As adjunct faculty at Sofia University, I have developed and currently teach a series of classes that approach ecological literacy through several lenses: ecopsychology, environmental activism and justice, religion and spirituality, and the arts.
Together these classes challenge students to investigate pressing ecological issues in an transpersonal ecopsychology-based foundation designed to: 1) empower and strengthen their personal relationship with the Earth, 2) develop their creativity and communication skills to support their personal vision of environmental stewardship, and 3) invites them into inspired, confident and engaged participation in the global effort towards an ecologically sustainable society.
My philosophy of teaching:
As an instructor, I embrace a holistic, whole-person learning model engaging students on intellectual, emotional, spiritual, and physical levels with integration via creative expression and communal/global involvement. My intention is to present material to students in an accessible format using texts, videos and experiential exercises that will inspire students to bring their own wisdom, experiences, life stories and creative expression to bear on the topic of ecological studies. I agree with Thomas Berry’s statement: “Our educational institutions need to see their purpose not as training personnel for exploiting the Earth but as guiding students toward an intimate relationship with the Earth” (Berry, Dream of the Earth).
I believe in the extraordinary power of storytelling—written, visual, and oral, as a method that allows people to gain critical insight into their own relationships with the natural world and with other human beings, and to develop empathy and respect for one another. My classes encourage students to tell their own story of their relationship with the earth and nature and empower actions to strengthen those relationships.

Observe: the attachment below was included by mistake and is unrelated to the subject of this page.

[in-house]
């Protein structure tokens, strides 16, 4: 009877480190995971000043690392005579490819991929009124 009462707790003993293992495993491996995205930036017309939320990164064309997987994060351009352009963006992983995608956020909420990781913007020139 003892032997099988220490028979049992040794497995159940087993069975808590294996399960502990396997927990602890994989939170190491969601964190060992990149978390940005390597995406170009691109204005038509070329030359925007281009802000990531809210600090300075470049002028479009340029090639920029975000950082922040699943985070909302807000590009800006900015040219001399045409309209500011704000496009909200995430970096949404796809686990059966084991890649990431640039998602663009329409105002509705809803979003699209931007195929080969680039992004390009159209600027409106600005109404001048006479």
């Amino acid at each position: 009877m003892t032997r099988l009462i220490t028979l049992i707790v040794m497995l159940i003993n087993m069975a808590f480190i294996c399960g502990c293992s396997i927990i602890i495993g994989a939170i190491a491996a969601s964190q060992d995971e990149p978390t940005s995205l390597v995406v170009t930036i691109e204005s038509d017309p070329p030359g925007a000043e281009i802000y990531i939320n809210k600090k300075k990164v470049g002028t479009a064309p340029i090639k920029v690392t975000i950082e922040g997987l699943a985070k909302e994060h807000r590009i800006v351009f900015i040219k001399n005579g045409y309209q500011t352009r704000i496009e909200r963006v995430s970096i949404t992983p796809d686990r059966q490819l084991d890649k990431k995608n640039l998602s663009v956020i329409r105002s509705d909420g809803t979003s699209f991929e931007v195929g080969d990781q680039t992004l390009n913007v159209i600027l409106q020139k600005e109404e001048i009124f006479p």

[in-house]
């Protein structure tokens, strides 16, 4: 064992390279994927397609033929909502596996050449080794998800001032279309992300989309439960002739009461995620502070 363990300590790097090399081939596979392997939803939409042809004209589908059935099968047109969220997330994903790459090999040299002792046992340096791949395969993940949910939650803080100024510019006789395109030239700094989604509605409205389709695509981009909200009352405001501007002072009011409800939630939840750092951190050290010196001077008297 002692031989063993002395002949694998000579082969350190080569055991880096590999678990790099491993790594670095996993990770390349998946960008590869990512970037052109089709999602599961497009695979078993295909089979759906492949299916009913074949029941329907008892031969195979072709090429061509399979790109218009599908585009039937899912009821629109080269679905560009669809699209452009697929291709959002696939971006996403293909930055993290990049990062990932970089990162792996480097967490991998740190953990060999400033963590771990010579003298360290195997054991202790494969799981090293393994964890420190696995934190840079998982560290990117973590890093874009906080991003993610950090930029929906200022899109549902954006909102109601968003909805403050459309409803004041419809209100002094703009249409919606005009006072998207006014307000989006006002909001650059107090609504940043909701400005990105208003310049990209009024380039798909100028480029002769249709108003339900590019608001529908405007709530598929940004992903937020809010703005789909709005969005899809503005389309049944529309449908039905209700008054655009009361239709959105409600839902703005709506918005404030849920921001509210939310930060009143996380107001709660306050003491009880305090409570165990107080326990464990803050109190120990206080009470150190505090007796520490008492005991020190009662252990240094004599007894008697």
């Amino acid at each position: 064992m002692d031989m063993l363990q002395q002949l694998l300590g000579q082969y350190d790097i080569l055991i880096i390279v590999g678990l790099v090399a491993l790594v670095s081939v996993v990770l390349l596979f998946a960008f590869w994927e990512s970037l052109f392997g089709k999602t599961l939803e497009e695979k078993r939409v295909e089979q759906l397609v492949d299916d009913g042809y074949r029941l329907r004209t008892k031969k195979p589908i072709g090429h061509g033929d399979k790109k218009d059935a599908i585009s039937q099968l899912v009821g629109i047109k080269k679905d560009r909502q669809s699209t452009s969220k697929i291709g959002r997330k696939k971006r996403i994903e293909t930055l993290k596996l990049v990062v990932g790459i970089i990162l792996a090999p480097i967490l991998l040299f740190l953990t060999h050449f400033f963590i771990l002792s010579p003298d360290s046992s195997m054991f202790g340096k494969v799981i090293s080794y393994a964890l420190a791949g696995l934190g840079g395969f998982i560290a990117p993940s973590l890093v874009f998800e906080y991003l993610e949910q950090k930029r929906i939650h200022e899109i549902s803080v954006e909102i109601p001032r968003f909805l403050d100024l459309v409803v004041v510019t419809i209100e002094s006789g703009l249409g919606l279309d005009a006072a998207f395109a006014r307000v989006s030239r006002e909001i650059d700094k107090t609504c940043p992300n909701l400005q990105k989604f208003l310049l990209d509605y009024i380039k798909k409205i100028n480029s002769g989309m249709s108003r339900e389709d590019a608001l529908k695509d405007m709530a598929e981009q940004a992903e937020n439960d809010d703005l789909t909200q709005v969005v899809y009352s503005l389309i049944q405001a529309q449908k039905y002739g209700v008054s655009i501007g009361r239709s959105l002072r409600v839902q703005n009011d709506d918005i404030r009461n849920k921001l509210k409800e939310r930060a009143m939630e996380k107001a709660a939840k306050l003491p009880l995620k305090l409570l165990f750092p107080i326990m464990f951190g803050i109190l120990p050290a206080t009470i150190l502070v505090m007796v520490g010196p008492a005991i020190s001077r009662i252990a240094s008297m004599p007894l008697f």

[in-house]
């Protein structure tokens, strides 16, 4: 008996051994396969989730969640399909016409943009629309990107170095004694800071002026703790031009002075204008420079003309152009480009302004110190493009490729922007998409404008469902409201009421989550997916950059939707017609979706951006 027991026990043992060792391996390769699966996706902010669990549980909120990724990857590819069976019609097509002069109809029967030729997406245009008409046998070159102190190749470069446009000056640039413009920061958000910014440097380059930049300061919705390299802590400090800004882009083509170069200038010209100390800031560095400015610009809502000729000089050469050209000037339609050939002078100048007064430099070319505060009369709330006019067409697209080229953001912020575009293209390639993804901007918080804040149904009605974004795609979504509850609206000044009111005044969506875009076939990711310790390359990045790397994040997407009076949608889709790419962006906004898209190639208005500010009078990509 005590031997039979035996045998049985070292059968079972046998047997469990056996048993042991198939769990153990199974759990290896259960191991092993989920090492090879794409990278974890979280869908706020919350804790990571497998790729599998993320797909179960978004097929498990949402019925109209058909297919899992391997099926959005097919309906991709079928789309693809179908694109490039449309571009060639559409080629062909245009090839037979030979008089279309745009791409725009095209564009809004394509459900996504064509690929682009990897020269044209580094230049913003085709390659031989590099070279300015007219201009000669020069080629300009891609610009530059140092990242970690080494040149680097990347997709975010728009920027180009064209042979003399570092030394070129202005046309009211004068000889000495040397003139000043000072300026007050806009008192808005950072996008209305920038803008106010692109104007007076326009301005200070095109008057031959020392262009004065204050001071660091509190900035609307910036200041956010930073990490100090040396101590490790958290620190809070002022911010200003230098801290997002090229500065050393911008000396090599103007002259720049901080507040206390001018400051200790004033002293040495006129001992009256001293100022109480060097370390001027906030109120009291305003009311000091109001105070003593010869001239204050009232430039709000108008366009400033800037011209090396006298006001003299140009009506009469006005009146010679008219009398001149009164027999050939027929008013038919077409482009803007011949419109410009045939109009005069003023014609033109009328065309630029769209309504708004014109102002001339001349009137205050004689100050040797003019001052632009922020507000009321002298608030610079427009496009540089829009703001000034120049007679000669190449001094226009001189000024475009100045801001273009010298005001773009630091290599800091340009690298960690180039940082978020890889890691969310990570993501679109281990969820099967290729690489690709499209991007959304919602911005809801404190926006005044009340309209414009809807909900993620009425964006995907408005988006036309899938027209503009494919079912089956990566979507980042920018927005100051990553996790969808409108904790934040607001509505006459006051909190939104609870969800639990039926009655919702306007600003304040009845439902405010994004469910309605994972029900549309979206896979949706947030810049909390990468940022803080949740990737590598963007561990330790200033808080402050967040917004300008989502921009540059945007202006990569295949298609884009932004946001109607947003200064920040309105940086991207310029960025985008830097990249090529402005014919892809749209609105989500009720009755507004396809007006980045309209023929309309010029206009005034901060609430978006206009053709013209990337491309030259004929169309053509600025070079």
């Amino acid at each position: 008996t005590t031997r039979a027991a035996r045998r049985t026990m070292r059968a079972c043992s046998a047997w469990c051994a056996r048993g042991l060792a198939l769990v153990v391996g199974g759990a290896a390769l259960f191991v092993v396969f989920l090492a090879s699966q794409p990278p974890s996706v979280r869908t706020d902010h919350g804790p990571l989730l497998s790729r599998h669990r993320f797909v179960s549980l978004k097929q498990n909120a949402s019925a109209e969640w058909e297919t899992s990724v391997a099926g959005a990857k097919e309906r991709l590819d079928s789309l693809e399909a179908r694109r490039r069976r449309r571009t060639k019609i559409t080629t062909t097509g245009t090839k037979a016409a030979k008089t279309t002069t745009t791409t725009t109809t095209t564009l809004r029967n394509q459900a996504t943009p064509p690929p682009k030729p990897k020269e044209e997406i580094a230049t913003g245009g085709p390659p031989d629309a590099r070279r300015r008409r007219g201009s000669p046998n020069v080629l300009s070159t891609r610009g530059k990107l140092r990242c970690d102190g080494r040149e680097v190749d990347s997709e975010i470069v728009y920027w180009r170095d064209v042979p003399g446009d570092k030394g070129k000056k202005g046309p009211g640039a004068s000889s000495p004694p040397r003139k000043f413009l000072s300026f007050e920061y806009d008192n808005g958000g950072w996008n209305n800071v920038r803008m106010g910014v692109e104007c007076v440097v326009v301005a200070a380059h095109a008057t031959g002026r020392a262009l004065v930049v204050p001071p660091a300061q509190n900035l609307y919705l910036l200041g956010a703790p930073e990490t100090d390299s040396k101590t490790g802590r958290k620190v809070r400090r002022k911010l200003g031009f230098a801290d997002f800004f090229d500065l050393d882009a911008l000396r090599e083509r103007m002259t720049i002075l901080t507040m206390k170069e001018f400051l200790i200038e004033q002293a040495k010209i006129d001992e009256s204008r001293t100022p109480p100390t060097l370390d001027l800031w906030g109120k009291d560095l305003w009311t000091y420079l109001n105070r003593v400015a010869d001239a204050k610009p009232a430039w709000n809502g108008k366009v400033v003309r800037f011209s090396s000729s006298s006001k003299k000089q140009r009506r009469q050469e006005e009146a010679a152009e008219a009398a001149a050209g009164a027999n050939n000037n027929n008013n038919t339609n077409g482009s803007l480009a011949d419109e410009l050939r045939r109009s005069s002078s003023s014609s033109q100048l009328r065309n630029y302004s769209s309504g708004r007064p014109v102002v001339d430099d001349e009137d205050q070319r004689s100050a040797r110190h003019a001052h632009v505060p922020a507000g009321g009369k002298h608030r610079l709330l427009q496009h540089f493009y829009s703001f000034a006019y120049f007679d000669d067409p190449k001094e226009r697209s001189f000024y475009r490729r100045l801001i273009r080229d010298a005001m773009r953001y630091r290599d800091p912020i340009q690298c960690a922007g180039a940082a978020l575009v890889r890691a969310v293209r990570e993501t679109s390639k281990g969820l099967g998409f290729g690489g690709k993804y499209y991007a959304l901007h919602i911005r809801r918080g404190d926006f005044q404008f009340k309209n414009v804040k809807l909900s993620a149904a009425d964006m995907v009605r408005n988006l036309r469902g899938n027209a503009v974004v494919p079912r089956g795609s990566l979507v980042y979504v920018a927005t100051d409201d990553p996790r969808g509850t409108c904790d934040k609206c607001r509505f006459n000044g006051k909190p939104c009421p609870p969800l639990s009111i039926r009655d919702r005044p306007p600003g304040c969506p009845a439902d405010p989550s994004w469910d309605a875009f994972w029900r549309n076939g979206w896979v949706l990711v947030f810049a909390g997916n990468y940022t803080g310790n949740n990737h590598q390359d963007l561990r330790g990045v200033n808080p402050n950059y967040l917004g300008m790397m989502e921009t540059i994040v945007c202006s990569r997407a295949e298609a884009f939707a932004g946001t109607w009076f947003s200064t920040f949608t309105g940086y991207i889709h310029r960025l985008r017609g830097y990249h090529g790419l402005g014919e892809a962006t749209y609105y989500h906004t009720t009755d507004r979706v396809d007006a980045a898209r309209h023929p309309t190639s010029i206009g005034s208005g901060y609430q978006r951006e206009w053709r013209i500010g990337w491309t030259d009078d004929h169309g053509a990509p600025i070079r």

Ecopsychology studies the interconnectedness between humans and the more-than-human world and views humanity’s dissociation from the natural world in recent times as a contributing factor in increased psychological, physical and spiritual distress. This class will introduce the field of ecopsychology with readings and video assignments from leading thinkers and writers in the field. Students will be introduced to such concepts as the ecological self, the ecological unconscious, biophilia, nature deficit disorder, ecofeminism, transpersonal ecopsychology and the psychology of the climate change crisis. Current research into the benefits of human/nature interaction for physical and psychological health will be examined along with various ecotherapeutic modalities arising from applied ecopsychology. Weekly experiential exercises and the Council of All Beings ritual will provide students with opportunities to expand their sensory awareness, engage in mindfulness practices in nature and explore their own sense of the ecological self.
Social and Cultural Eco-perspectives
This class surveys a broad range of current and historical literature of ecological literacy and movements. Students will develop a project based in the concepts of sustainability and systems theory and will engage with the natural world to enhance awareness of their bioregion and deepen knowledge of their personal ecological perspective. Topics covered will include early pioneers of the modern environmental movement, indigenous wisdom on ecological perspectives, deep ecology, ecofeminism, sustainability and systems theory, environmental and climate change justice movements.